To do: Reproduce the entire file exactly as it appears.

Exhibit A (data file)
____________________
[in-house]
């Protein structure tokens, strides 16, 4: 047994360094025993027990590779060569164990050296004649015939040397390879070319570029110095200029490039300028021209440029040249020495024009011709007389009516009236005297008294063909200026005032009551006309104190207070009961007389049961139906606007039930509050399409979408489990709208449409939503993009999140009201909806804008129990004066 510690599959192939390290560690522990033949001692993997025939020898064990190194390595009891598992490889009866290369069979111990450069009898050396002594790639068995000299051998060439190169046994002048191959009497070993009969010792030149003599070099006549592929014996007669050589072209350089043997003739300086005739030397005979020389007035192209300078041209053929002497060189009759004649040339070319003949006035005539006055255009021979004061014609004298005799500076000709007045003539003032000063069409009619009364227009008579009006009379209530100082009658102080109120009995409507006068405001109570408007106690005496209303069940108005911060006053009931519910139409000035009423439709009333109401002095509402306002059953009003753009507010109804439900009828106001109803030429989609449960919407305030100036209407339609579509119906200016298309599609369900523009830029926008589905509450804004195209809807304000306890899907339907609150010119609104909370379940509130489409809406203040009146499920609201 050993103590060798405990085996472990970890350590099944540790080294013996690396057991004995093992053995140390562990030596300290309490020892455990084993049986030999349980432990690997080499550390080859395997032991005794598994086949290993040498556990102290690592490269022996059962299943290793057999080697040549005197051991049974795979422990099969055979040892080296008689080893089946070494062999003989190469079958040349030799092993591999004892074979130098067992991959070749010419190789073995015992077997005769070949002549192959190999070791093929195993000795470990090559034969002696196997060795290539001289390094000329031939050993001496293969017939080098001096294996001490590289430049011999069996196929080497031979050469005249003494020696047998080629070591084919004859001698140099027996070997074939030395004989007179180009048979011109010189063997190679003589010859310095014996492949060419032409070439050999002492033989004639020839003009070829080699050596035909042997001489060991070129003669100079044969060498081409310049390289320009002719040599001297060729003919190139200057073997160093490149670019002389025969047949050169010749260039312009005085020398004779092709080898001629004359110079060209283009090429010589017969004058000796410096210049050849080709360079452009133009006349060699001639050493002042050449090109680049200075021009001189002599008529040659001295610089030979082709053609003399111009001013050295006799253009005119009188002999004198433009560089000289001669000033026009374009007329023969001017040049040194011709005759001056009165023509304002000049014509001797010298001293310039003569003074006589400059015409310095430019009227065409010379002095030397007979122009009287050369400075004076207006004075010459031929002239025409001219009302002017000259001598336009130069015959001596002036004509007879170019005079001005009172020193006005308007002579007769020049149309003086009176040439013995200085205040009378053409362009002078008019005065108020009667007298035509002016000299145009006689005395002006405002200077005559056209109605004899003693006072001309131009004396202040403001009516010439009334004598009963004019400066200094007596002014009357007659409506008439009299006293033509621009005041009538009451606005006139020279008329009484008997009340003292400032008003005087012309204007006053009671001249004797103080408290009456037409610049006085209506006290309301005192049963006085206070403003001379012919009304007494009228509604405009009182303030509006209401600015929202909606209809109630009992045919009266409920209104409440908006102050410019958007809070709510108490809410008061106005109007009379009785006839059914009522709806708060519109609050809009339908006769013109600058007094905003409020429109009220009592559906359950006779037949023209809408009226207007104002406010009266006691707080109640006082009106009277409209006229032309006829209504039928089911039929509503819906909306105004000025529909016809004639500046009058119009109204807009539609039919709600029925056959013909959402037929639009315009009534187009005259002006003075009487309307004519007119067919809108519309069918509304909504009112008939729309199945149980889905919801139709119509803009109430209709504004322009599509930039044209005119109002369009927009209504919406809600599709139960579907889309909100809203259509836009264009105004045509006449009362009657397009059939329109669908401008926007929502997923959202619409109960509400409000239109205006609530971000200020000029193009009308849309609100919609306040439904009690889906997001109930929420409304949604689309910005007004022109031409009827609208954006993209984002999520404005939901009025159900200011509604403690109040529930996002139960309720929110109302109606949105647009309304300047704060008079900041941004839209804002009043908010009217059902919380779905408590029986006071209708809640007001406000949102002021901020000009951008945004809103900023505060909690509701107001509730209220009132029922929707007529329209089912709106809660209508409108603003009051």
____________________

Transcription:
[in-house]
């Protein structure tokens, strides 16, 4: 047994360094025993027990590779060569164990050296004649015939040397390879070319570029110095200029490039300028021209440029040249020495024009011709007389009516009236005297008294063909200026005032009551006309104190207070009961007389049961139906606007039930509050399409979408489990709208449409939503993009999140009201909806804008129990004066 510690599959192939390290560690522990033949001692993997025939020898064990190194390595009891598992490889009866290369069979111990450069009898050396002594790639068995000299051998060439190169046994002048191959009497070993009969010792030149003599070099006549592929014996007669050589072209350089043997003739300086005739030397005979020389007035192209300078041209053929002497060189009759004649040339070319003949006035005539006055255009021979004061014609004298005799500076000709007045003539003032000063069409009619009364227009008579009006009379209530100082009658102080109120009995409507006068405001109570408007106690005496209303069940108005911060006053009931519910139409000035009423439709009333109401002095509402306002059953009003753009507010109804439900009828106001109803030429989609449960919407305030100036209407339609579509119906200016298309599609369900523009830029926008589905509450804004195209809807304000306890899907339907609150010119609104909370379940509130489409809406203040009146499920609201 050993103590060798405990085996472990970890350590099944540790080294013996690396057991004995093992053995140390562990030596300290309490020892455990084993049986030999349980432990690997080499550390080859395997032991005794598994086949290993040498556990102290690592490269022996059962299943290793057999080697040549005197051991049974795979422990099969055979040892080296008689080893089946070494062999003989190469079958040349030799092993591999004892074979130098067992991959070749010419190789073995015992077997005769070949002549192959190999070791093929195993000795470990090559034969002696196997060795290539001289390094000329031939050993001496293969017939080098001096294996001490590289430049011999069996196929080497031979050469005249003494020696047998080629070591084919004859001698140099027996070997074939030395004989007179180009048979011109010189063997190679003589010859310095014996492949060419032409070439050999002492033989004639020839003009070829080699050596035909042997001489060991070129003669100079044969060498081409310049390289320009002719040599001297060729003919190139200057073997160093490149670019002389025969047949050169010749260039312009005085020398004779092709080898001629004359110079060209283009090429010589017969004058000796410096210049050849080709360079452009133009006349060699001639050493002042050449090109680049200075021009001189002599008529040659001295610089030979082709053609003399111009001013050295006799253009005119009188002999004198433009560089000289001669000033026009374009007329023969001017040049040194011709005759001056009165023509304002000049014509001797010298001293310039003569003074006589400059015409310095430019009227065409010379002095030397007979122009009287050369400075004076207006004075010459031929002239025409001219009302002017000259001598336009130069015959001596002036004509007879170019005079001005009172020193006005308007002579007769020049149309003086009176040439013995200085205040009378053409362009002078008019005065108020009667007298035509002016000299145009006689005395002006405002200077005559056209109605004899003693006072001309131009004396202040403001009516010439009334004598009963004019400066200094007596002014009357007659409506008439009299006293033509621009005041009538009451606005006139020279008329009484008997009340003292400032008003005087012309204007006053009671001249004797103080408290009456037409610049006085209506006290309301005192049963006085206070403003001379012919009304007494009228509604405009009182303030509006209401600015929202909606209809109630009992045919009266409920209104409440908006102050410019958007809070709510108490809410008061106005109007009379009785006839059914009522709806708060519109609050809009339908006769013109600058007094905003409020429109009220009592559906359950006779037949023209809408009226207007104002406010009266006691707080109640006082009106009277409209006229032309006829209504039928089911039929509503819906909306105004000025529909016809004639500046009058119009109204807009539609039919709600029925056959013909959402037929639009315009009534187009005259002006003075009487309307004519007119067919809108519309069918509304909504009112008939729309199945149980889905919801139709119509803009109430209709504004322009599509930039044209005119109002369009927009209504919406809600599709139960579907889309909100809203259509836009264009105004045509006449009362009657397009059939329109669908401008926007929502997923959202619409109960509400409000239109205006609530971000200020000029193009009308849309609100919609306040439904009690889906997001109930929420409304949604689309910005007004022109031409009827609208954006993209984002999520404005939901009025159900200011509604403690109040529930996002139960309720929110109302109606949105647009309304300047704060008079900041941004839209804002009043908010009217059902919380779905408590029986006071209708809640007001406000949102002021901020000009951008945004809103900023505060909690509701107001509730209220009132029922929707007529329209089912709106809660209508409108603003009051």